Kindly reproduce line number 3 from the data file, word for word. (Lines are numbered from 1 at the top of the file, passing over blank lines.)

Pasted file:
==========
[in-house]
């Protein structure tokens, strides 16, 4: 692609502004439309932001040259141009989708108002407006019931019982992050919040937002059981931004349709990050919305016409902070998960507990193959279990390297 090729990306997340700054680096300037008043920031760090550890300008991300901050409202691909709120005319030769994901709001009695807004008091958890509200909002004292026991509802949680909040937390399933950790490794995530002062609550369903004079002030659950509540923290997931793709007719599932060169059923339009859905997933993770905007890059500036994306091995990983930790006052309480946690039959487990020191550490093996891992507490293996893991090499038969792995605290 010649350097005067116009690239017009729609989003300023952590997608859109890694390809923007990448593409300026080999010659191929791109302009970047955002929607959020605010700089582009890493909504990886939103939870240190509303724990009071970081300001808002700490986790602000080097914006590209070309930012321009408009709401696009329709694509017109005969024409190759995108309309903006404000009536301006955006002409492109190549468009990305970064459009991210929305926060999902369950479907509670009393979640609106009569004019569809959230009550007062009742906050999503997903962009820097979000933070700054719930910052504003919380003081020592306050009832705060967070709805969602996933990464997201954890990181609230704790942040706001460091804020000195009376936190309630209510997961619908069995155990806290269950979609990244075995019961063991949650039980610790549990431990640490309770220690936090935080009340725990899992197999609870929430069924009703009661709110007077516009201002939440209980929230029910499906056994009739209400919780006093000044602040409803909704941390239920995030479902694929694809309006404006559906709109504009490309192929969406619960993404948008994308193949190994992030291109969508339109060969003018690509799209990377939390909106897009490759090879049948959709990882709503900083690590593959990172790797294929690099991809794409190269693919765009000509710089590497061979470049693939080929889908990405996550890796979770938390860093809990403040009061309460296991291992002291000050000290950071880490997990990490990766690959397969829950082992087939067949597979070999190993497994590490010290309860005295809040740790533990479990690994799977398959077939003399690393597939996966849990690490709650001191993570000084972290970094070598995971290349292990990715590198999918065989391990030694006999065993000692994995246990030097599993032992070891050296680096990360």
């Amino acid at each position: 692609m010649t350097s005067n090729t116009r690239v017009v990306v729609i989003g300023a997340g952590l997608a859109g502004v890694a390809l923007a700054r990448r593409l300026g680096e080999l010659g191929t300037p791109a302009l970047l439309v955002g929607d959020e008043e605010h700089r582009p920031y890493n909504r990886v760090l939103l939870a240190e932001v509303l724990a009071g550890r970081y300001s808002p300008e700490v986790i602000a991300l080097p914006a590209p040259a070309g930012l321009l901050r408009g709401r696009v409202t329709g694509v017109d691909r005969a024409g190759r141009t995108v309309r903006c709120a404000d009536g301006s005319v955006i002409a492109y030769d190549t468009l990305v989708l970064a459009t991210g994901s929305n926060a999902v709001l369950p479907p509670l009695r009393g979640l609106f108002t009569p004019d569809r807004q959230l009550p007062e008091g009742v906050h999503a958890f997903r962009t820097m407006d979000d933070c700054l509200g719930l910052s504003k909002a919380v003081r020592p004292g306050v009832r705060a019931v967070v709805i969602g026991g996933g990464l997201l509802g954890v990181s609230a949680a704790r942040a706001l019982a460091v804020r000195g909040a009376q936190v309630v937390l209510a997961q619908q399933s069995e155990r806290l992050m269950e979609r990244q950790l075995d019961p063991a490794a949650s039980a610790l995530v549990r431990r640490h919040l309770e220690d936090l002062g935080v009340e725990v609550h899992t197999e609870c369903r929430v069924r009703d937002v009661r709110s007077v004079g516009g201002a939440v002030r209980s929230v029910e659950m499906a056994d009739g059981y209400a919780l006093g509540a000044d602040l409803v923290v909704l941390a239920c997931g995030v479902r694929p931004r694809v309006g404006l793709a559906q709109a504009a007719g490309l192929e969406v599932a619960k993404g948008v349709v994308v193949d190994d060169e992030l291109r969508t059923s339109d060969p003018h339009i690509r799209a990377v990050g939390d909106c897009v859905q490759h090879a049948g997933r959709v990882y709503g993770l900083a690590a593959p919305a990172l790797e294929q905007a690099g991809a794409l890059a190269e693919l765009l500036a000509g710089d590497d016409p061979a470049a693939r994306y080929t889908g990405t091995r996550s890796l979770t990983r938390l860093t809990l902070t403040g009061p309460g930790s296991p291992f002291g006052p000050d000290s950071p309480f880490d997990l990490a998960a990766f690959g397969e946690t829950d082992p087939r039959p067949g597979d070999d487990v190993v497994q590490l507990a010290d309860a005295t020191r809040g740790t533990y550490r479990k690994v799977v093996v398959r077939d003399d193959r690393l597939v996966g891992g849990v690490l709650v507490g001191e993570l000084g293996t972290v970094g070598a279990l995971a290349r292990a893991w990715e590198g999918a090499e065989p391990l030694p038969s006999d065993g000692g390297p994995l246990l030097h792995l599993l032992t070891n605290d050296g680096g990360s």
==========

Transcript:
């Amino acid at each position: 692609m010649t350097s005067n090729t116009r690239v017009v990306v729609i989003g300023a997340g952590l997608a859109g502004v890694a390809l923007a700054r990448r593409l300026g680096e080999l010659g191929t300037p791109a302009l970047l439309v955002g929607d959020e008043e605010h700089r582009p920031y890493n909504r990886v760090l939103l939870a240190e932001v509303l724990a009071g550890r970081y300001s808002p300008e700490v986790i602000a991300l080097p914006a590209p040259a070309g930012l321009l901050r408009g709401r696009v409202t329709g694509v017109d691909r005969a024409g190759r141009t995108v309309r903006c709120a404000d009536g301006s005319v955006i002409a492109y030769d190549t468009l990305v989708l970064a459009t991210g994901s929305n926060a999902v709001l369950p479907p509670l009695r009393g979640l609106f108002t009569p004019d569809r807004q959230l009550p007062e008091g009742v906050h999503a958890f997903r962009t820097m407006d979000d933070c700054l509200g719930l910052s504003k909002a919380v003081r020592p004292g306050v009832r705060a019931v967070v709805i969602g026991g996933g990464l997201l509802g954890v990181s609230a949680a704790r942040a706001l019982a460091v804020r000195g909040a009376q936190v309630v937390l209510a997961q619908q399933s069995e155990r806290l992050m269950e979609r990244q950790l075995d019961p063991a490794a949650s039980a610790l995530v549990r431990r640490h919040l309770e220690d936090l002062g935080v009340e725990v609550h899992t197999e609870c369903r929430v069924r009703d937002v009661r709110s007077v004079g516009g201002a939440v002030r209980s929230v029910e659950m499906a056994d009739g059981y209400a919780l006093g509540a000044d602040l409803v923290v909704l941390a239920c997931g995030v479902r694929p931004r694809v309006g404006l793709a559906q709109a504009a007719g490309l192929e969406v599932a619960k993404g948008v349709v994308v193949d190994d060169e992030l291109r969508t059923s339109d060969p003018h339009i690509r799209a990377v990050g939390d909106c897009v859905q490759h090879a049948g997933r959709v990882y709503g993770l900083a690590a593959p919305a990172l790797e294929q905007a690099g991809a794409l890059a190269e693919l765009l500036a000509g710089d590497d016409p061979a470049a693939r994306y080929t889908g990405t091995r996550s890796l979770t990983r938390l860093t809990l902070t403040g009061p309460g930790s296991p291992f002291g006052p000050d000290s950071p309480f880490d997990l990490a998960a990766f690959g397969e946690t829950d082992p087939r039959p067949g597979d070999d487990v190993v497994q590490l507990a010290d309860a005295t020191r809040g740790t533990y550490r479990k690994v799977v093996v398959r077939d003399d193959r690393l597939v996966g891992g849990v690490l709650v507490g001191e993570l000084g293996t972290v970094g070598a279990l995971a290349r292990a893991w990715e590198g999918a090499e065989p391990l030694p038969s006999d065993g000692g390297p994995l246990l030097h792995l599993l032992t070891n605290d050296g680096g990360s």